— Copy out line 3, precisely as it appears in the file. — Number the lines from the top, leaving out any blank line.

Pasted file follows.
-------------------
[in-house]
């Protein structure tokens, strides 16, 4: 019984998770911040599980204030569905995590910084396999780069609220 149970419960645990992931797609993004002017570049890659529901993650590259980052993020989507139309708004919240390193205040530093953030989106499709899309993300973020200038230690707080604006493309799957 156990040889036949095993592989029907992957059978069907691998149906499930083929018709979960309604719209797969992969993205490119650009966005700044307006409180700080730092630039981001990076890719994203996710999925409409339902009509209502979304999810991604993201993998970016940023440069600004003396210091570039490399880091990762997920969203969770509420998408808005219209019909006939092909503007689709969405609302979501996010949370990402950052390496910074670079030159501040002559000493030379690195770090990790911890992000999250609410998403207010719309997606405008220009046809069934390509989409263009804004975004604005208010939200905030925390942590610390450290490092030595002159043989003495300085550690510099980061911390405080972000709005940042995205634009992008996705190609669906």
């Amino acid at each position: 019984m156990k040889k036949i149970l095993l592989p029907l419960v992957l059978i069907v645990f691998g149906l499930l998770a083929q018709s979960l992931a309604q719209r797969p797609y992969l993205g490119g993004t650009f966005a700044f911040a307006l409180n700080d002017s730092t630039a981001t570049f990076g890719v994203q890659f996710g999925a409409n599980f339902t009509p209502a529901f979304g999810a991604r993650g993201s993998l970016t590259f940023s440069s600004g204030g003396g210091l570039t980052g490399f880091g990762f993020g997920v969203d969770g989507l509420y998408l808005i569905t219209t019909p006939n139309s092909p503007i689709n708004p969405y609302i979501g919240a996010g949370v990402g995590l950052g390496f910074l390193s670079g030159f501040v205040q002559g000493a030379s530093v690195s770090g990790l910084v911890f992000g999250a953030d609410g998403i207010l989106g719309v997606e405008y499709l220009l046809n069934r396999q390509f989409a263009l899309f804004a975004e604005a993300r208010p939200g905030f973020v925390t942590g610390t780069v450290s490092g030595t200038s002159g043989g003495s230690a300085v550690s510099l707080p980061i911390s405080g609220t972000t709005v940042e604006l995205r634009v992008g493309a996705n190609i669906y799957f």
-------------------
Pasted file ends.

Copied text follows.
């Amino acid at each position: 019984m156990k040889k036949i149970l095993l592989p029907l419960v992957l059978i069907v645990f691998g149906l499930l998770a083929q018709s979960l992931a309604q719209r797969p797609y992969l993205g490119g993004t650009f966005a700044f911040a307006l409180n700080d002017s730092t630039a981001t570049f990076g890719v994203q890659f996710g999925a409409n599980f339902t009509p209502a529901f979304g999810a991604r993650g993201s993998l970016t590259f940023s440069s600004g204030g003396g210091l570039t980052g490399f880091g990762f993020g997920v969203d969770g989507l509420y998408l808005i569905t219209t019909p006939n139309s092909p503007i689709n708004p969405y609302i979501g919240a996010g949370v990402g995590l950052g390496f910074l390193s670079g030159f501040v205040q002559g000493a030379s530093v690195s770090g990790l910084v911890f992000g999250a953030d609410g998403i207010l989106g719309v997606e405008y499709l220009l046809n069934r396999q390509f989409a263009l899309f804004a975004e604005a993300r208010p939200g905030f973020v925390t942590g610390t780069v450290s490092g030595t200038s002159g043989g003495s230690a300085v550690s510099l707080p980061i911390s405080g609220t972000t709005v940042e604006l995205r634009v992008g493309a996705n190609i669906y799957f």